Metcalfe's revenge set for fall

Rohit Khare (
Mon, 15 Jul 96 21:58:28 -0400

Hard numbers on the (limited) size of the routing problem. Note that this is
separate from the DNS explosion problem...

Internet gridlock escalates, ISPs predict autumn Web brownouts

By Stephen Lawson
InfoWorld Electric

Posted at 10:02 AM PT, Jul 15, 1996
Internet Service Providers (ISPs) say the routers that form the backbone of
the global network are being stretched to capacity by the enormous routing
tables and complex calculations required to send information to the right

And at current growth rates, demand for online access will begin to overwhelm
the backbone of the Internet as early as this fall, according to sources.

Routers at peering centers, where large ISPs exchange information, have to
keep track of approximately 35,000 possible routes, which are updated

"Routing tables on the backbone routers are relatively near capacity," said
Robert Berger, founder of InterNex Information Services Inc., an Internet
services company in Santa Clara, Calif. "This is the most dangerous issue on
the Internet today."

These central devices, most of them Series 7000 or 7500 routers made by Cisco
Systems Inc., make the Internet what it is today. To keep track of the best
way to send information across the complex network, the routers must
constantly update routing tables, which contain information on the layout of
the network. Cisco's Internetwork Operating System software uses complex
algorithms to calculate these routes.

Many recent Internet traffic problems have been the result of "routing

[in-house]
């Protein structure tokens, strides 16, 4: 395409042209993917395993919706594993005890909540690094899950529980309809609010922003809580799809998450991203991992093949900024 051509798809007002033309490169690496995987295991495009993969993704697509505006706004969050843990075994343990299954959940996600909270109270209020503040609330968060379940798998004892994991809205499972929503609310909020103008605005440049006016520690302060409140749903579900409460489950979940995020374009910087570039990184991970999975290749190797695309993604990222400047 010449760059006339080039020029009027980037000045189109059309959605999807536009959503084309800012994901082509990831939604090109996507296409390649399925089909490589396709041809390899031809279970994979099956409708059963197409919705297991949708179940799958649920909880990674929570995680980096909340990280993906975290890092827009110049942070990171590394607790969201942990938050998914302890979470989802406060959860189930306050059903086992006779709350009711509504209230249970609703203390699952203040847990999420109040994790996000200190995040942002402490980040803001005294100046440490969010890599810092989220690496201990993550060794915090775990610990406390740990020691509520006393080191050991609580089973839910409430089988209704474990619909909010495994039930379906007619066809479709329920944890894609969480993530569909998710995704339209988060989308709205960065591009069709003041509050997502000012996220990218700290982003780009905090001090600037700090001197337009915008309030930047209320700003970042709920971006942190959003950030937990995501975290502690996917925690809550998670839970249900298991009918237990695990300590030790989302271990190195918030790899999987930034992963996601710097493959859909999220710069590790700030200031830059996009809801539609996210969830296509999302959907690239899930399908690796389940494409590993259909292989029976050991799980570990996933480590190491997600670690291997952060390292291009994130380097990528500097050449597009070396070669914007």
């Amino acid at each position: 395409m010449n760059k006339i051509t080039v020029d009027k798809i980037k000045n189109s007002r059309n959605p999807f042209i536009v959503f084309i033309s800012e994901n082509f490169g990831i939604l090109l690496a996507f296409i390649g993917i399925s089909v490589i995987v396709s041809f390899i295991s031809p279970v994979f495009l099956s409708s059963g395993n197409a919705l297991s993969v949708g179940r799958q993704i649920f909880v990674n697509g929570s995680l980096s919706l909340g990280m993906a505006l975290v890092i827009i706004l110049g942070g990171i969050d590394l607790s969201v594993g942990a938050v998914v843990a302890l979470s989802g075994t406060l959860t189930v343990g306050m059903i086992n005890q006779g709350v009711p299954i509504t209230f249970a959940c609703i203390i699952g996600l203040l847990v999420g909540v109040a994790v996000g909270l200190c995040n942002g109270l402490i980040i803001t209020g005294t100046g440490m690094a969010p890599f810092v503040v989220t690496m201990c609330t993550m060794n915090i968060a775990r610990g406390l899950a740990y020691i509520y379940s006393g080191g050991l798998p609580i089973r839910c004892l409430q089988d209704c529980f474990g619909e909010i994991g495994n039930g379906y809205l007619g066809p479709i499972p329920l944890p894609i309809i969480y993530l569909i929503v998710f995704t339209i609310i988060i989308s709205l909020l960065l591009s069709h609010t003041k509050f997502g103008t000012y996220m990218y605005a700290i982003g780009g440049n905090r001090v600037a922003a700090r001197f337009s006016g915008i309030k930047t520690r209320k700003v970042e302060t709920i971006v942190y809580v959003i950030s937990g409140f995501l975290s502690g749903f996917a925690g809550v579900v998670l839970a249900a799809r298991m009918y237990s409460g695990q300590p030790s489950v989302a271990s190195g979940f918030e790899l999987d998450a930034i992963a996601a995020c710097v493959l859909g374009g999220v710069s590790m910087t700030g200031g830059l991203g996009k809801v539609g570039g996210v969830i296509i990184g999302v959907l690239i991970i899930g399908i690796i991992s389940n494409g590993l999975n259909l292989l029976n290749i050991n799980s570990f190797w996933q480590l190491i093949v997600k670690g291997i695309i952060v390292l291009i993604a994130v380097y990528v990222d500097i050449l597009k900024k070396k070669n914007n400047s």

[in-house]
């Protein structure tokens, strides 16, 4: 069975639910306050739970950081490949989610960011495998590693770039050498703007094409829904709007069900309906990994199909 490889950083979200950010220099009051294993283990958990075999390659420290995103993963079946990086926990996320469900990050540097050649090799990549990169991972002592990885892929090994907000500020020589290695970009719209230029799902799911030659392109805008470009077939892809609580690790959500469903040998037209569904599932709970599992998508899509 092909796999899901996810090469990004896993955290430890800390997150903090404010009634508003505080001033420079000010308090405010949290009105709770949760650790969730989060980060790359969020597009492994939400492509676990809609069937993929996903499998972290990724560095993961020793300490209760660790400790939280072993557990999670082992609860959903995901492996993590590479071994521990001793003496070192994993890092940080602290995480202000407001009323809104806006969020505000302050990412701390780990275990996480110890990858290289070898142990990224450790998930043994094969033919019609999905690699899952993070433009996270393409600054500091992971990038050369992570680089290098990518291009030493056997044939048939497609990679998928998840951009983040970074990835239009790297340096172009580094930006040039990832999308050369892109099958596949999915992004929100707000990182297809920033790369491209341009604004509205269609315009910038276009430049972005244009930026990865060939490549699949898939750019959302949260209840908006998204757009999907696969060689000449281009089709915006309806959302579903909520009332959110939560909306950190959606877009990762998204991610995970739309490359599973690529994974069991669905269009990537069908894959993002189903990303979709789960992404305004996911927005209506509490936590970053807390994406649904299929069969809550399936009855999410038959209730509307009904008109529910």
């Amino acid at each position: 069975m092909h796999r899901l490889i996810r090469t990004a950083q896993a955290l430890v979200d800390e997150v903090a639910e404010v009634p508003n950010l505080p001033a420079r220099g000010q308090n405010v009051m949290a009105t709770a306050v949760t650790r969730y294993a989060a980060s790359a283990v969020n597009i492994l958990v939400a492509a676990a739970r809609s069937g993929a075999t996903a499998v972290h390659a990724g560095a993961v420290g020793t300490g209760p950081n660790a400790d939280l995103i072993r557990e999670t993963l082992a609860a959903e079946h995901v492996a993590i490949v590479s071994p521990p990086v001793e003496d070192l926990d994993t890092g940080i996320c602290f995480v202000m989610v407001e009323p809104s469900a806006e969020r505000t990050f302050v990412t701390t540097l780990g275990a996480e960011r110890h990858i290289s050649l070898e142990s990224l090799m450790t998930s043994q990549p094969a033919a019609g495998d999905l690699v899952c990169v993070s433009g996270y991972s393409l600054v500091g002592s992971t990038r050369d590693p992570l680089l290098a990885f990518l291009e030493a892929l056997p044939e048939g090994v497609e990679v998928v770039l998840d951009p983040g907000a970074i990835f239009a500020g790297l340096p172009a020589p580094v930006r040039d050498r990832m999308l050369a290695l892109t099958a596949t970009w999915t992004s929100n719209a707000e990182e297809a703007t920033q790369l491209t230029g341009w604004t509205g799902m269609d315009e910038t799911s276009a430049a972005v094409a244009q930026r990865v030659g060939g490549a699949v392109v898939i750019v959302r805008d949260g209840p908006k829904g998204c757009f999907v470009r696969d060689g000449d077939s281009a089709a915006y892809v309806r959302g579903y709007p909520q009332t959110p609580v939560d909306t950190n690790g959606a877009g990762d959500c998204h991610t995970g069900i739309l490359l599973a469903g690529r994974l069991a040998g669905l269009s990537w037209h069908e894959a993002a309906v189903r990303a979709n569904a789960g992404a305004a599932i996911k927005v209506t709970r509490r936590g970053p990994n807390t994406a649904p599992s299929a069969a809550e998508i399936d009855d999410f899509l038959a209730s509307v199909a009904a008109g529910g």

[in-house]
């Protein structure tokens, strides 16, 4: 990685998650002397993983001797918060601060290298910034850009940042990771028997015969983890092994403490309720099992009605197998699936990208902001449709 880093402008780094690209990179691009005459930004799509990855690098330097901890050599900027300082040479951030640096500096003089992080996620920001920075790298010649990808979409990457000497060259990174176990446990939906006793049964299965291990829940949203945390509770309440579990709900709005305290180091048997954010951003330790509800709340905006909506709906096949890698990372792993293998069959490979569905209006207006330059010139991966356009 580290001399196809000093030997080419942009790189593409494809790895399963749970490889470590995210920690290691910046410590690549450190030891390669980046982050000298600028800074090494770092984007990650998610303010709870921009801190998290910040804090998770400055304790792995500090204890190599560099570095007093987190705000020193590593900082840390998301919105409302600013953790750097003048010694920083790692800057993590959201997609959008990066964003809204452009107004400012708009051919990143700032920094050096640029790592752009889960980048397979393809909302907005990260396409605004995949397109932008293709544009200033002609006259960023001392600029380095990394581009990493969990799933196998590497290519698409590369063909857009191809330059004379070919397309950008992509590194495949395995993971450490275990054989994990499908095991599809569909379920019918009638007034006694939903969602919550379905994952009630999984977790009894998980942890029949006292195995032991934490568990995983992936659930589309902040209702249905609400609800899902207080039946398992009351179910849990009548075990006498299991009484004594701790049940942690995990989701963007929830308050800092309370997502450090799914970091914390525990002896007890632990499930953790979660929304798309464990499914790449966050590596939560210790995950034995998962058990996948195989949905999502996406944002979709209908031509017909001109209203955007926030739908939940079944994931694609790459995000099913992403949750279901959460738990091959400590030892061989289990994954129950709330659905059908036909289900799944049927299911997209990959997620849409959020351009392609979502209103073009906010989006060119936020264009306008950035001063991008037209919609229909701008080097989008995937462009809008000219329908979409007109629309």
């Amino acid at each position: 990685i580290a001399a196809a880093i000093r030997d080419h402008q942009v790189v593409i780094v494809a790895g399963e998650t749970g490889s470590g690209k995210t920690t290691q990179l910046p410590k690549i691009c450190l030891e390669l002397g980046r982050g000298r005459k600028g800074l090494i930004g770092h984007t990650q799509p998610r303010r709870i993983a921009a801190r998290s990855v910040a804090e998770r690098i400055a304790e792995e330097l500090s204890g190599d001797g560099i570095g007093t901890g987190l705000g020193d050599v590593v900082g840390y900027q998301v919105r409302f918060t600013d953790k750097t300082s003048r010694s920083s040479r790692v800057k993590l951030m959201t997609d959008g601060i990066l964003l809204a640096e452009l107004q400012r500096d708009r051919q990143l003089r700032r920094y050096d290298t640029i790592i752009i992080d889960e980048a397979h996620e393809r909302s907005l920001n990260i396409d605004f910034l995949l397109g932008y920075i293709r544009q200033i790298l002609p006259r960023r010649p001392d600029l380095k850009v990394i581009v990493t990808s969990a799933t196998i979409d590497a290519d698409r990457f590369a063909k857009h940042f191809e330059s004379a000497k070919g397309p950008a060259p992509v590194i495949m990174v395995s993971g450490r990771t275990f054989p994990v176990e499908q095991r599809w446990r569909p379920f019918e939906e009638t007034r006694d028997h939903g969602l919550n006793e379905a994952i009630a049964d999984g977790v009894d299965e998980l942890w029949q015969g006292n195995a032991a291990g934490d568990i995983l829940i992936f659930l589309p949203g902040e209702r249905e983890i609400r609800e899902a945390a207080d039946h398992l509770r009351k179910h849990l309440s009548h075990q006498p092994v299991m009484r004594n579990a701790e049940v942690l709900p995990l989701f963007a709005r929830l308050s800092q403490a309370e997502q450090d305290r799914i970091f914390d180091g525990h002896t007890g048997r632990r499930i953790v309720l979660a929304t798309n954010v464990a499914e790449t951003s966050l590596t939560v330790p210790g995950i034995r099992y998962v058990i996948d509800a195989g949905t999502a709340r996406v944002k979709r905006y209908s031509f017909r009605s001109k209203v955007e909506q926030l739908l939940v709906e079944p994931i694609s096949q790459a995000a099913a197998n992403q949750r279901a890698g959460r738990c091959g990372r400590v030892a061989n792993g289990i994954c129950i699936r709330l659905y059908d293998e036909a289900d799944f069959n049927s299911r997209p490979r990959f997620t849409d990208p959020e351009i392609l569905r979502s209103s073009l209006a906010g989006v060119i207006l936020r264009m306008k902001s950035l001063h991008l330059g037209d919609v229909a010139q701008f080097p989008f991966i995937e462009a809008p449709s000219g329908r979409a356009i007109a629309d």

flaps," which occur when routers repeatedly crash, recover, and then send
rapidly changing path information to other routers.

"Sometimes even a Cisco 7000 can't deal with [current loads] effectively,"
said a systems administrator at another regional ISP. "Routing flaps can drive
the CPU mad on one of those."

Some ISPs, overwhelmed by the volume of traffic, are using reflective routing
to reduce their own loads. When traffic destined for another ISP's network
arrives at the router, reflective routing does not send the traffic on to the
destination ISP but bounces it back where it came from, further complicating
the work of the Internet's routers.

Efforts by Cisco and ISPs have helped to slow the growth of routing tables
and solve capacity problems in the short term. Cisco's 7500 router, introduced
late last year, improved on the performance of the 7000 with a more powerful
RISC processor. Large ISPs that have installed the 7500 say that with 64MB of
RAM, it can handle today's Internet routing tables.

But those tables keep growing, despite the work of the Internet Engineering
Task Force to slow their expansion.

Classless interdomain routing, an IETF initiative to place all Internet
addresses in logical blocks, has slowed the exponential growth of routing
tables, said Gordon Cook, editor and publisher of The Cook Report on Internet,
in Ewing, N.J.

However, this simpler addressing means some inconvenience for users. When an
organization moves to a new ISP, it must now give up its IP addresses for new
ones that fit into the new ISP's block.

Despite these temporary fixes, finding routes across this rapidly expanding
network is becoming increasingly tough.

And barring any major advances in router algorithms from Cisco, sources
within the company say they expect an increasing number of Internet brownouts
this fall, particularly with the beginning of the school year.

"It's getting more difficult," said Morgan Littlewood, director of the ISP
marketing group at Cisco. "We're getting more experience in the real world."